However I have recently thought I may have been better with my amex gold rewards card. Does anyone have experience of buying a foreign ‘travel’ product in a different currency? Do you get double double reward points? i.e doubled for being foriegn spend, and doubled again for being travel spend?

    • You’ll get bonus travel points and bonus foreign points so if the transaction was worth £100 you’d get 300 points.

  4. Found using Amex Gold account to have a good exchange rate when abroad (guess its the wholesale rate), much better than the rate at a money changer. Plus at least double MR points. All in makes the foreign transaction fee tolerable.

  5. Mr Bridge says:

    I am still pi55ed of that plat amex issued in usa, only pay $450 fee compared to our £450 and they waive the exchange fee as a perk

  6. I’ve had the PO Mastercard for years and the rates are consistently excellent – I use it for all my forex spend when abroad. I used to also use it for all spend in advance, but thanks to Amex’s incredibly annoying changes to travel insurance I’m now stuck using one of their cards (with the consequent 2.99% fee) to make any advance reservations.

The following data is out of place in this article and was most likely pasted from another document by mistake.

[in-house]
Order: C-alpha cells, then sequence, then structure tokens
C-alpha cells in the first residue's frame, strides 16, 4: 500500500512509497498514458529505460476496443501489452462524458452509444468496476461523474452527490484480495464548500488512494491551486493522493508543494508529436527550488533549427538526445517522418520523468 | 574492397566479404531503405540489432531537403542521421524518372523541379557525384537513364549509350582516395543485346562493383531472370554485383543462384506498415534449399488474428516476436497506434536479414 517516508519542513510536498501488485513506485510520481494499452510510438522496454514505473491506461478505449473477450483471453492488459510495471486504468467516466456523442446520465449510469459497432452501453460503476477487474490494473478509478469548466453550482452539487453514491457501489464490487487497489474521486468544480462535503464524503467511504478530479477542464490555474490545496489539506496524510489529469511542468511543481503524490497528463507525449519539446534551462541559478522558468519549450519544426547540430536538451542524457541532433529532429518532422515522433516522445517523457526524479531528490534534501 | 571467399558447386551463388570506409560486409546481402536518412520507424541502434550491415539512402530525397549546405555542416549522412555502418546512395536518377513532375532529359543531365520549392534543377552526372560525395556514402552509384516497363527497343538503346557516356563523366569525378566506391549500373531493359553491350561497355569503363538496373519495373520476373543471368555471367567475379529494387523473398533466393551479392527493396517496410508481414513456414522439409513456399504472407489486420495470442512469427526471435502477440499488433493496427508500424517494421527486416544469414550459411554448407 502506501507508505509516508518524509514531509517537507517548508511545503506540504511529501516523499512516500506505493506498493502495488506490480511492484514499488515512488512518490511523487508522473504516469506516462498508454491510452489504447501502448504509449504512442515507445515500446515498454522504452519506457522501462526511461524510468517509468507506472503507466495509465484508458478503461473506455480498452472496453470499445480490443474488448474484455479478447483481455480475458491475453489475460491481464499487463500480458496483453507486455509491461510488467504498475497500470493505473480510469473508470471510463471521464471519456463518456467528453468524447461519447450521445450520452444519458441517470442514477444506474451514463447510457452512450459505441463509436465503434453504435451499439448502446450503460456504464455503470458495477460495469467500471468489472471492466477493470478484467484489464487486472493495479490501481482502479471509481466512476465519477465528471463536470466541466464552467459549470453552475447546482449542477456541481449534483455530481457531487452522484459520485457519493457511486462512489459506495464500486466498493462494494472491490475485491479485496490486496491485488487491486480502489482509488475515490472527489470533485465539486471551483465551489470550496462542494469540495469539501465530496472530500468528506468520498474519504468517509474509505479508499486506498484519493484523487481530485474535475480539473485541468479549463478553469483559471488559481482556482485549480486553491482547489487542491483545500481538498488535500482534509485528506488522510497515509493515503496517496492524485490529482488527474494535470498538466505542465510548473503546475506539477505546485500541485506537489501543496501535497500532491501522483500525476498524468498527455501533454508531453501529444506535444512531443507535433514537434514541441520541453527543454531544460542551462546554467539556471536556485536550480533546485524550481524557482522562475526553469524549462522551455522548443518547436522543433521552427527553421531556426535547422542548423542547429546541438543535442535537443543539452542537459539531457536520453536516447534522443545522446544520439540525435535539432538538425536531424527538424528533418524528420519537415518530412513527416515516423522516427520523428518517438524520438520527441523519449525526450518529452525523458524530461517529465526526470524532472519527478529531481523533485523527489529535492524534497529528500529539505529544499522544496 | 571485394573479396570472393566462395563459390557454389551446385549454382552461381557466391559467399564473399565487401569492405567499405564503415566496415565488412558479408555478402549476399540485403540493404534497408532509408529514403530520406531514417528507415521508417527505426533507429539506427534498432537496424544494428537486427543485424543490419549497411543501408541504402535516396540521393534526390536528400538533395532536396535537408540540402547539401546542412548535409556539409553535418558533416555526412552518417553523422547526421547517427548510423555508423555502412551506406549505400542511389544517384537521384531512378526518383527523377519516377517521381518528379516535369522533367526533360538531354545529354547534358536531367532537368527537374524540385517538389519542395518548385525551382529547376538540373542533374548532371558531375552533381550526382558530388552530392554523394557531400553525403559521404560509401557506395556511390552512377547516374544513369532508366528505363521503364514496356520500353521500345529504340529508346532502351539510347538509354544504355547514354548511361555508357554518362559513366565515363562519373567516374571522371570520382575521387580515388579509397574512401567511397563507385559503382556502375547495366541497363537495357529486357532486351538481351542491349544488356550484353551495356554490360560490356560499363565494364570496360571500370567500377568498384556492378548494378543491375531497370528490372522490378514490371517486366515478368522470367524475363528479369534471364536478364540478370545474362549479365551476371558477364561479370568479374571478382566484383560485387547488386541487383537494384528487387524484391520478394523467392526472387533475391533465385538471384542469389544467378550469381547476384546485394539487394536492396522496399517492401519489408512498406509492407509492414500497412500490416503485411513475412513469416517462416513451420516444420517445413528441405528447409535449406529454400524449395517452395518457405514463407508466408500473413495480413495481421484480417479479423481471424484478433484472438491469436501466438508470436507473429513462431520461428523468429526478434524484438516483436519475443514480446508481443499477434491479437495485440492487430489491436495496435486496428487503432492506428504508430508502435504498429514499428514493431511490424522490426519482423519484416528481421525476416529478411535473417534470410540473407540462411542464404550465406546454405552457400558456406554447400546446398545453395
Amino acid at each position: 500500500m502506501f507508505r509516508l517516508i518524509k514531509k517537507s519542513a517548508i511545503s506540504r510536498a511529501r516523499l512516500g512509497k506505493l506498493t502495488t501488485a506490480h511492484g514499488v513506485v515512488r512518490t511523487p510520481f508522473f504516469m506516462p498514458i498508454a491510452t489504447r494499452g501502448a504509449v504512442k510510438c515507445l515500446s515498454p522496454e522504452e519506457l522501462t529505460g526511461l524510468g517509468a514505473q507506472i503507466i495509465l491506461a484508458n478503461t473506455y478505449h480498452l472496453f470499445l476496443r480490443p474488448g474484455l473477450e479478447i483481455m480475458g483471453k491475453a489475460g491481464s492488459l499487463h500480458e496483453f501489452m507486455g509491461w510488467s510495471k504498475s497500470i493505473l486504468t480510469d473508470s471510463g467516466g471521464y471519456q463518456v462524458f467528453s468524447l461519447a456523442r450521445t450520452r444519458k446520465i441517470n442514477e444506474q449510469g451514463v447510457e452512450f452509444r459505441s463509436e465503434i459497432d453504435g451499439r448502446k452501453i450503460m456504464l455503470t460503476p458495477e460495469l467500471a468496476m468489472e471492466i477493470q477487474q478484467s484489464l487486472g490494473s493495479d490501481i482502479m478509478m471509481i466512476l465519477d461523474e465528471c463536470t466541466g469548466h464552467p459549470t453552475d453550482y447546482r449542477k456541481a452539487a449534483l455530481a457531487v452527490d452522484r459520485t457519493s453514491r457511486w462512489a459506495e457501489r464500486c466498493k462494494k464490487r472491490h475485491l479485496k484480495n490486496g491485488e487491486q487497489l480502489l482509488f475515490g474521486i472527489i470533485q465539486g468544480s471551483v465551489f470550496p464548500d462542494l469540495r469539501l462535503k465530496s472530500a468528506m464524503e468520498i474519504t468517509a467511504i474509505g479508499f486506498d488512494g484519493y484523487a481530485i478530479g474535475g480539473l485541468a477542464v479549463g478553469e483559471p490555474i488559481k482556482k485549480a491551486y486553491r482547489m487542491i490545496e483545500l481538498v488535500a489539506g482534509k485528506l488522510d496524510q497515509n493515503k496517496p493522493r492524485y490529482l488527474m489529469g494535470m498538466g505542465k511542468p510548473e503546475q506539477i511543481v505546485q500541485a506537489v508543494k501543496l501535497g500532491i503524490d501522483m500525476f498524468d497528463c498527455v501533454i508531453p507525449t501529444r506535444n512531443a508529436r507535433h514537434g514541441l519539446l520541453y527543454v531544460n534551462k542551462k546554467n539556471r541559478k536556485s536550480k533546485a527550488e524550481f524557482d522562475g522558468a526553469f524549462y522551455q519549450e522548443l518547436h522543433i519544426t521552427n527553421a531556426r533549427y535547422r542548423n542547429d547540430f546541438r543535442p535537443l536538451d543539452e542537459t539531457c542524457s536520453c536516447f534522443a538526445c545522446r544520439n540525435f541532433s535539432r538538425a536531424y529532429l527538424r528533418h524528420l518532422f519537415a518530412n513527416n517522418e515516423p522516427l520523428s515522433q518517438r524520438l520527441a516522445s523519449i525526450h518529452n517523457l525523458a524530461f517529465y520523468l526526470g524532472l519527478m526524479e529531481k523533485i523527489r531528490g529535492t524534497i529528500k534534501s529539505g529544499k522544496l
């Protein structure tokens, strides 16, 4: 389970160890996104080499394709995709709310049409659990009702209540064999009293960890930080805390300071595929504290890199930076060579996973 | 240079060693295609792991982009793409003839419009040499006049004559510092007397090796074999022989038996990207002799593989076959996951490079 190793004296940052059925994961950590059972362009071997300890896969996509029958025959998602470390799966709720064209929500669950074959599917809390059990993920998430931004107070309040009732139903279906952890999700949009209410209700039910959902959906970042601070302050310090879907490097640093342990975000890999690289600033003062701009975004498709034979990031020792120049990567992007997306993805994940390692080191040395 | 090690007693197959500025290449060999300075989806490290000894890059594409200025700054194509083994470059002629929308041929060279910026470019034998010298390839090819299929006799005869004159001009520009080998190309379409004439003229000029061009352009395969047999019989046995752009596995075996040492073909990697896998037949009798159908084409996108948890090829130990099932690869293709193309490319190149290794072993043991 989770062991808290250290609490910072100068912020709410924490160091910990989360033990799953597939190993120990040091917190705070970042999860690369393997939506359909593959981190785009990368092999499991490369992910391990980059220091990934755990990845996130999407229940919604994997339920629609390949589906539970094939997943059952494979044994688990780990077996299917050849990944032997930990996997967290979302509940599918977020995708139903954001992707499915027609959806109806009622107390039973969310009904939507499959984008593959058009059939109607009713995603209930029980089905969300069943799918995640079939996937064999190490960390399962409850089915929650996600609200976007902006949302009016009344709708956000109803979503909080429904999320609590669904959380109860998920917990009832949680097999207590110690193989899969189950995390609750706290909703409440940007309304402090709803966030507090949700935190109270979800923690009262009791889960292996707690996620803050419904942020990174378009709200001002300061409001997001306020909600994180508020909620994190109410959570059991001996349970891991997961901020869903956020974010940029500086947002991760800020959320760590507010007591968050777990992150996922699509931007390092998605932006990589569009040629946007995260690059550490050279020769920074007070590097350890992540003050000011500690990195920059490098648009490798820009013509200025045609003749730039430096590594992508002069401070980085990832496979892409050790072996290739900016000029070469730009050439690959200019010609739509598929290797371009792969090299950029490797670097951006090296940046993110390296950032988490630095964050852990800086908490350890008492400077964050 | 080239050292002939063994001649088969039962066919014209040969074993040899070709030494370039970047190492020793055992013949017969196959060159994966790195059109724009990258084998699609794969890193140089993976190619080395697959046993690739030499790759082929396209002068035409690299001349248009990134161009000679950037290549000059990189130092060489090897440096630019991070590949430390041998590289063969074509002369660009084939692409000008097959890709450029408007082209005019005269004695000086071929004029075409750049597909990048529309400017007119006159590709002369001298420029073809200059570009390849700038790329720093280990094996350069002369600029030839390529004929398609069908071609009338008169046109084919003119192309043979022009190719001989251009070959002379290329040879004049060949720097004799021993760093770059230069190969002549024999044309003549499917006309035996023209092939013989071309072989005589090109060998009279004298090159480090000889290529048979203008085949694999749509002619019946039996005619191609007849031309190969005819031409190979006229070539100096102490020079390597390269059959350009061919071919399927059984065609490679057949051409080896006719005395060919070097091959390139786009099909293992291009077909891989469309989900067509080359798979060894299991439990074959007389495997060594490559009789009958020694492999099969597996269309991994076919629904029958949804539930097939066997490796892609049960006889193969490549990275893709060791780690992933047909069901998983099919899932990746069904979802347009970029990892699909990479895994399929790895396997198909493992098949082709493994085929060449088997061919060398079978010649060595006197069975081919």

Just to highlight that the Metro Bank debit card also allows totally fee-free ATM withdrawls :) – it’s really nice to just be able to walk up to a cash machine abroad and take money out in the same way as if you were at home, with no worries about fees. You also don’t need to live in London to get an account, you just need to be able to visit one of their London branches – I signed up a year or so ago when I was down for a day at a meeting and if you bring all the appropriate ID they’ll open the account and print your card on the spot!! I also like that they’re open 7 days, so even if you’re down at the weekend you can open an account – handy also for the rare times you have cheques to pay in and can’t make it to most other banks that are only open weekdays.